It's time to return my regular weekly series of blogs highlighting some of the 70 species to spot at Minsmere. Since launching this checklist last spring I've focused on most of the species listed, as well as a couple of additional ones, and this week i turn the spotlight on something a little different the knopper gall.

First, before anyone starts to correct me, I need to come clean, as technically knopper gall is not actually a species in itself. As with all galls, it has developed as a result of an insect laying its eggs in part of a plant, leading to an abnormal growth. In this instance the species is a tiny wasp, and it has a very interesting life cycle. 

The wasp, Andricus quercuscalicis, has a two year life cycle that requires two different species of oak tree for completion. First the eggs are laid in the male catkins of the Turkey oak - a non-native species that is widely planted in the UK and is common here at Minsmere. The second generation develops in the seed bud of the native pedunculate oak (often known as English oak, or just oak). Instead of this bud developing into an acorn, it becomes a knopper gall.

A knopper gall (photo via Wikimedia Commons)

Knopper galls are very distinctive, with their ridged shape. They can often be found growing on the oak trees around the visitor centre and North Bushes, but are more easily seen once they fall to the ground and litter the paths. They are certainly quite obvious at the moment.

Whilst checking the trees around the North Bushes, don't forget to look for the many birds that are refueling on their long journey south. You may find lesser whitethroats, common whitethroats, blackcaps or chiffchaffs feeding on ripe blackberries or various insects. There will probably be several robins in attendance - these might well be freshly arrived from Scandinavia. Yesterday I found a spotted flycatcher doing what it says on the can and catching flies, while today I watched a lovely family of bullfinches in these bushes. The Waveney Bird Club will be here again on Thursday for another ringing demonstration so they may catch a few of these birds to show you. After that, we plan to re-open the winter trail through the North Bushes.

Spotted flycatcher by Jon Evans

Perhaps the most unexpected migrant so far this week was a very late juvenile cuckoo that flew past Bittern Hide yesterday. Look out over the reedbeds, too, for hobbies hawking dragonflies, marsh harriers, or perhaps one of the great white egrets that remains. The latter are most often seen from Bittern Hide, or behind Wildlife Lookout, but do also visit North Marsh and Island Mere. A red kite floew over today, too. Another very welcome species this week has been Cetti's warbler, with reports of birds singing near both Wildlife Lookout and Island Mere. Hopefully this may signal an upturn in their fortunes after being almost wiped out at Minsmere by February's Beast from the East.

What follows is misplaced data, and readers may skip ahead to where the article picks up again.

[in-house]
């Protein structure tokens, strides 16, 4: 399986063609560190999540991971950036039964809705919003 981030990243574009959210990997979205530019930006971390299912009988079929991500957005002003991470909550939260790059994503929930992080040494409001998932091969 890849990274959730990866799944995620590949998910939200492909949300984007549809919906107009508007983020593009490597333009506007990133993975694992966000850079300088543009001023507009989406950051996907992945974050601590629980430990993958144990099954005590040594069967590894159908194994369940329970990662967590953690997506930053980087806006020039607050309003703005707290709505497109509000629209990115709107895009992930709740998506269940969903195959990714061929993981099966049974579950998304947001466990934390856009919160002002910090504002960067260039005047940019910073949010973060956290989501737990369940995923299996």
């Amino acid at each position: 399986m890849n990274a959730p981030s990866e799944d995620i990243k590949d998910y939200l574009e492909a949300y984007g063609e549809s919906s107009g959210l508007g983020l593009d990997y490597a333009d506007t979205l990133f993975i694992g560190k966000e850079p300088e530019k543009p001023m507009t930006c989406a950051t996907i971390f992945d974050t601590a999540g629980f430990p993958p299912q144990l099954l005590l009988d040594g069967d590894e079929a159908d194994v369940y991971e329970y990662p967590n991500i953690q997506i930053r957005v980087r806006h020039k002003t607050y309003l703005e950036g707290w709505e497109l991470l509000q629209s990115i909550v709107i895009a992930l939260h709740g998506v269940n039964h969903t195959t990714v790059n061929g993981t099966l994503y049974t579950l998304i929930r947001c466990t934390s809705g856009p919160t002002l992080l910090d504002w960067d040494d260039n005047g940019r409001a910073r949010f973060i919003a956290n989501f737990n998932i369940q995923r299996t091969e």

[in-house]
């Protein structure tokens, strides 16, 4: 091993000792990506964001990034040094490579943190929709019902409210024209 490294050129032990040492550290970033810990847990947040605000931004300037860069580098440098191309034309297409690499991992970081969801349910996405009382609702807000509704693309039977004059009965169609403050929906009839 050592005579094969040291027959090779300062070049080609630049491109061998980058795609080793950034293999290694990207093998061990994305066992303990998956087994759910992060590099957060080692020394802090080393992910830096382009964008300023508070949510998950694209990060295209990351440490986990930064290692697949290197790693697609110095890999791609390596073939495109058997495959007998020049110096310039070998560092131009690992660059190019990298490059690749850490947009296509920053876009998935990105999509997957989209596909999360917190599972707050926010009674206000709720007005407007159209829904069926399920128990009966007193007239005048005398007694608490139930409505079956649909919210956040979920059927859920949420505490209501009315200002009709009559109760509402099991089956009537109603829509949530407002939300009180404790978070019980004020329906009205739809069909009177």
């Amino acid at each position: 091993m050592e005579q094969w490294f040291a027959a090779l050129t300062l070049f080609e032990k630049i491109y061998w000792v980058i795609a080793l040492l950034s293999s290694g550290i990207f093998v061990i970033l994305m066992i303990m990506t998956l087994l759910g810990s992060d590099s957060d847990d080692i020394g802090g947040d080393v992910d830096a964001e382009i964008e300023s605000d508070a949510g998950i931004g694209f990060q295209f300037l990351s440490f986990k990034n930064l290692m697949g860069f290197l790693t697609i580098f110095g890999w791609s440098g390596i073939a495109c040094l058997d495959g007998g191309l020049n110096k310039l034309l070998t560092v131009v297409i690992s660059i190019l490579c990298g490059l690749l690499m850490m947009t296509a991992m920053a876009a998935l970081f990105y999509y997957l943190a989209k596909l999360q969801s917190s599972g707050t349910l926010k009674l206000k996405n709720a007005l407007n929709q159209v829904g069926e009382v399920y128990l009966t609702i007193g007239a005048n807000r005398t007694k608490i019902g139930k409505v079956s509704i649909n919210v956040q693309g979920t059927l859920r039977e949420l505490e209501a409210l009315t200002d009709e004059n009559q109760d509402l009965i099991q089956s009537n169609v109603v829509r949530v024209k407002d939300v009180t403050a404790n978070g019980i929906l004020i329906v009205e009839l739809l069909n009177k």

For birdwatchers, the main attention has again been on the Scrape, with various species coming, going or simply passing through. Most notable has been the annual late summer departure of our avocets which have moved to either local estuaries or those of the South West. Only two remained today, so we'll have to wait until March for any more flocks of these elegant waders. The terns, too, have departed, with just a couple of juvenile common and Sandwich terns seen today. Likewise there are only a handful of little gulls here now, but a second Mediterranean gull was on West Scrape today.

There is, however, a good selection of waders still passing through. Numbers and variety change every day, but today they included two little stints, 12 dunlins, five ruff, three green and one common sandpiper, one curlew, 15+ snipe, 25+ black-tailed godwits and at least ten ringed plovers.

Little stint by Jon Evans

Duck numbers continue to increase, with a notable arrival of wigeons to join the teals, gadwalls, mallards and shovelers. A female pintail and a female scaup are probably the pick of the ducks, but can be hard to spot if they're sleeping on the islands. there's also moulting flocks of greylag, Canada and barnacle geese, while two velvet scoters were found among a flock of 50 common scoters offshore today.

There's also lots of insects still active, including willow emerald damselflies near Wildlife Lookout, grayling butterflies along the dunes, great green bush-crickets in any grassy areas and hornet mimic hoverflies on the buddleia bushes. Several wasp spiders can be found by looking carefully in the long grass along the dunes. Both adder and slow worm were seen yesterday and up to four water voles can be seen around the pond.

Great green bush-cricket by Jon Evans